Depression at Christmas

December 2014

The Hollywood version of Christmas, where everything is perfect and idealised, is so familiar to us as it’s recycled again every year; we may know that it’s just a fantasy – an unreal version – but often we can struggle if we feel our reality is not what we believe it is ‘supposed’ to be. Everywhere we are surrounded by the words ‘merry’ and ‘happy’ and there is this expectation that we should be having a good time. Christmas can be a difficult time of year for a lot of people. A recent survey carried out by the Samaritans showed that 48% of the men they polled said that they felt ‘sad or depressed’ at Christmas; and last year over the Christmas period the Samaritans received over 244,000 calls in the UK.

Whatever may be troubling you, it can help to speak to a mental health professional. Counsellors, psychotherapists and psychoanalysts are trained to help you with the difficult feelings that you may find hard to share with those around you.

Counsellor and psychotherapist Rachel Hayward who is based in Peebles, is aware of the increase of anxiety at this time of year, she says that ‘Over the years I’ve noticed that Christmas can be a bit of a catalyst, for example, problems within a relationship which may have been there for some time, will suddenly erupt over Christmas lunch, tensions can run high. It tends to bring to the fore all those difficulties that we may have been ignoring throughout the year and magnify them.’ Rachel believes that therapy can be helpful on various levels, and she works with the underlying feelings which are beneath the surface symptoms such as anxiety or depression.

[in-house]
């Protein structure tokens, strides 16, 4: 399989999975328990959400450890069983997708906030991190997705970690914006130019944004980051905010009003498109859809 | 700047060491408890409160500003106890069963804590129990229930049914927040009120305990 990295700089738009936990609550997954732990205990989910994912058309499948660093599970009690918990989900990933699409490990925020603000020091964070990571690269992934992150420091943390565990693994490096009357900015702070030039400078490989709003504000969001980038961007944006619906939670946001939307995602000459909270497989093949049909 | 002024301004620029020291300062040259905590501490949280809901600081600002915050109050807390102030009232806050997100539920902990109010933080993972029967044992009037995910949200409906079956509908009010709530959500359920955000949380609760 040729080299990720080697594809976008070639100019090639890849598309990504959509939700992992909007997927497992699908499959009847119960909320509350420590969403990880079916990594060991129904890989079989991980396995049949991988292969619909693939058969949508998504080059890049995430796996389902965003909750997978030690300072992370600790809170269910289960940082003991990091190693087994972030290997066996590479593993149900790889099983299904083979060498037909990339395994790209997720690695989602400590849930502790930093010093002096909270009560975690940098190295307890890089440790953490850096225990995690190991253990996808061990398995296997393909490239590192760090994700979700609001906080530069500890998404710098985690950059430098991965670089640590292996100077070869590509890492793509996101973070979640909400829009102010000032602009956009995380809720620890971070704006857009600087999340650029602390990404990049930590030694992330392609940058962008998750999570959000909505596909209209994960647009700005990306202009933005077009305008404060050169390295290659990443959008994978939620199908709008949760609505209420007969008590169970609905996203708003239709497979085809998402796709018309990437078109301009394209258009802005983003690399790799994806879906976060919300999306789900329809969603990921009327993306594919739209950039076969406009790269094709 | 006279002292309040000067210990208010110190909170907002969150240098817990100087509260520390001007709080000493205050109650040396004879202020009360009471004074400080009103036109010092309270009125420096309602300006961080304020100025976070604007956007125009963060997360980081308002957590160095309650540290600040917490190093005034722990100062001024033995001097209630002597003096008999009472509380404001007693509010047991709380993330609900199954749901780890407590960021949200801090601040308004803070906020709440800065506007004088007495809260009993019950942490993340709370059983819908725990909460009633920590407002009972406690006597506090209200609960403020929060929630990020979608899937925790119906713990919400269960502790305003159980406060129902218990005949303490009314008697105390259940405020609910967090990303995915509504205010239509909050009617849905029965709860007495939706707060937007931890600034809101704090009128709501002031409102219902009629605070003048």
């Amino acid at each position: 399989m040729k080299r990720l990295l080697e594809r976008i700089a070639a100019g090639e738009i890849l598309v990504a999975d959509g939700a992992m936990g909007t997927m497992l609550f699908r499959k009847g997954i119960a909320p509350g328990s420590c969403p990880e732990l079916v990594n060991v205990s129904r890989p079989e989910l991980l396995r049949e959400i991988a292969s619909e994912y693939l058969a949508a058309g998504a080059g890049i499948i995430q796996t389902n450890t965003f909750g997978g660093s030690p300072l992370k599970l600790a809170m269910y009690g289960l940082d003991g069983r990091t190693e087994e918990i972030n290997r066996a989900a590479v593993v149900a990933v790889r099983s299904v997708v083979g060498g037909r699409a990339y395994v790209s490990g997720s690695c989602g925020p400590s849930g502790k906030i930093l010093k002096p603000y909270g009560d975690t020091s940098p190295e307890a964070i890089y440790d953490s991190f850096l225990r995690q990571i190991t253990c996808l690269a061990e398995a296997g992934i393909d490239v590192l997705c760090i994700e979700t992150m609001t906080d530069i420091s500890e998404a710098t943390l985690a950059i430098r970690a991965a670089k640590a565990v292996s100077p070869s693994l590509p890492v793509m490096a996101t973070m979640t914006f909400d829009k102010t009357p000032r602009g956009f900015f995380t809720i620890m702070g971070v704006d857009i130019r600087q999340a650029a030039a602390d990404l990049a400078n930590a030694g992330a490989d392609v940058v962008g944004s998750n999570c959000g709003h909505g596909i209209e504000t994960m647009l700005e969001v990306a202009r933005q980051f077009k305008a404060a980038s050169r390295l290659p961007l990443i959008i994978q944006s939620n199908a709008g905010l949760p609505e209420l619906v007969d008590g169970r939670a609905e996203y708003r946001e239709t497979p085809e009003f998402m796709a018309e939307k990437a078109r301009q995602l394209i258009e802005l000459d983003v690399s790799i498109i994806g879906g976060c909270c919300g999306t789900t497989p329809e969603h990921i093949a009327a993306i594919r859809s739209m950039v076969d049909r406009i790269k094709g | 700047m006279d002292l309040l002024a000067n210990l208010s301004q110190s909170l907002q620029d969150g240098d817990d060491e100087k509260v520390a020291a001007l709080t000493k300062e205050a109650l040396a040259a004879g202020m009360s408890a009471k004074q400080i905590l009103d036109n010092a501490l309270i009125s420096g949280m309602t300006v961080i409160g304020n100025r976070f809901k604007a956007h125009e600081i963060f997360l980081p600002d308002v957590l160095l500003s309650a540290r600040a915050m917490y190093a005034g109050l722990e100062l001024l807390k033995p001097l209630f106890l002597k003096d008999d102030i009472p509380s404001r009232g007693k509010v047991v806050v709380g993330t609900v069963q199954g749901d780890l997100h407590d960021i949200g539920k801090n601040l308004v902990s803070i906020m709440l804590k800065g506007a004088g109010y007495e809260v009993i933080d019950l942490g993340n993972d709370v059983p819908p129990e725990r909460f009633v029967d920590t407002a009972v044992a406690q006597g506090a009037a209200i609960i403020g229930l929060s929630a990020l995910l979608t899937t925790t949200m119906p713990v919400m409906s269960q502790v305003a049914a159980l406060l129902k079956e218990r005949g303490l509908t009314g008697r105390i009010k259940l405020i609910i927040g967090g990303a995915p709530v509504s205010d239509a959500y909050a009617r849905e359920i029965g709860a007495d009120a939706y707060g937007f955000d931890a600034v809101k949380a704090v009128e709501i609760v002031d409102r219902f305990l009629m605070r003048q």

Selkirk based Jill Prentice is an experienced psychotherapist and counsellor who has worked in healthcare since the 1980’s. Over the years she has worked with a wide range of clients, both in the NHS and privately, who have experienced all levels of emotional and mental distress. Jill listens very carefully to what her client is telling her, but she also listens to what is going on underneath the surface or ‘unconscious’ feelings which she will explore with the client. Jill explains that she has found this way of working to be most helpful, ‘it’s a deeper way of working’, says Jill, ‘rather than just putting a sticking plaster on something painful we try and understand the root.’ Jill works with couples as well as individuals.

Originally from Hawick, psychoanalyst and writer Dr Bruce Scott did his extensive training in London before moving back to the Borders. He describes his way of working as a ‘conversation’ and goes on to say that ‘Often it is through talking to another person that we can come to know what it is that we really think and what we truly feel.  It is through conversation that we might find the words for unspoken feelings.’ Bruce offers a space where his clients can reflect on the situations and feelings which they find unbearable, and one of the aims of analysis it to try and make sense of them. Bruce is also able to offer free or low cost therapy to those on a low income or unemployed.

Finding a therapist can be confusing and daunting, but those featured here have all undergone thorough trainings and are all registered with a respected professional body and work within an ethical code.

In case you are experiencing an acute mental health issue or feel at risk you should contact emergency services, or the Samaritans on 08457 90 90 90.